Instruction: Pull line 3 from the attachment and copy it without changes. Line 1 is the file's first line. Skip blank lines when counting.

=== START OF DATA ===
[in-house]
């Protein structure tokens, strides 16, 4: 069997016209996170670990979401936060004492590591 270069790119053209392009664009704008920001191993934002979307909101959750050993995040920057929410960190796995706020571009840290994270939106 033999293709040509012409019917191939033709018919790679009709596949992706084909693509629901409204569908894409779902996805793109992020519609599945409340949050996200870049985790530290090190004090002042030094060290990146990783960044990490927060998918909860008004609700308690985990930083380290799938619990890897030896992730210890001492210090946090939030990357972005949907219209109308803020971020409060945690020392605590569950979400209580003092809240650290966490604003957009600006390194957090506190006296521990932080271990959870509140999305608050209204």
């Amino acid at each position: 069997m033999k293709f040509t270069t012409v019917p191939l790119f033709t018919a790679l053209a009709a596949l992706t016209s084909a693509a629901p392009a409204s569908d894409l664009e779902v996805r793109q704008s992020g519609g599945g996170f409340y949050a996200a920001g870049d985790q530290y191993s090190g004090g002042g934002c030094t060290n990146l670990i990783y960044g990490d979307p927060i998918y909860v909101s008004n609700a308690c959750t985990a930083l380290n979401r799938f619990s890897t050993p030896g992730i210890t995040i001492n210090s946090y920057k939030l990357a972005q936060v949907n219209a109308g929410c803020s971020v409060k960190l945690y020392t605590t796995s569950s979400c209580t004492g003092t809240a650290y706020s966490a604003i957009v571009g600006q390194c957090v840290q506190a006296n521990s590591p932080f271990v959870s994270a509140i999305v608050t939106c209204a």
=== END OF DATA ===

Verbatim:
């Amino acid at each position: 069997m033999k293709f040509t270069t012409v019917p191939l790119f033709t018919a790679l053209a009709a596949l992706t016209s084909a693509a629901p392009a409204s569908d894409l664009e779902v996805r793109q704008s992020g519609g599945g996170f409340y949050a996200a920001g870049d985790q530290y191993s090190g004090g002042g934002c030094t060290n990146l670990i990783y960044g990490d979307p927060i998918y909860v909101s008004n609700a308690c959750t985990a930083l380290n979401r799938f619990s890897t050993p030896g992730i210890t995040i001492n210090s946090y920057k939030l990357a972005q936060v949907n219209a109308g929410c803020s971020v409060k960190l945690y020392t605590t796995s569950s979400c209580t004492g003092t809240a650290y706020s966490a604003i957009v571009g600006q390194c957090v840290q506190a006296n521990s590591p932080f271990v959870s994270a509140i999305v608050t939106c209204a």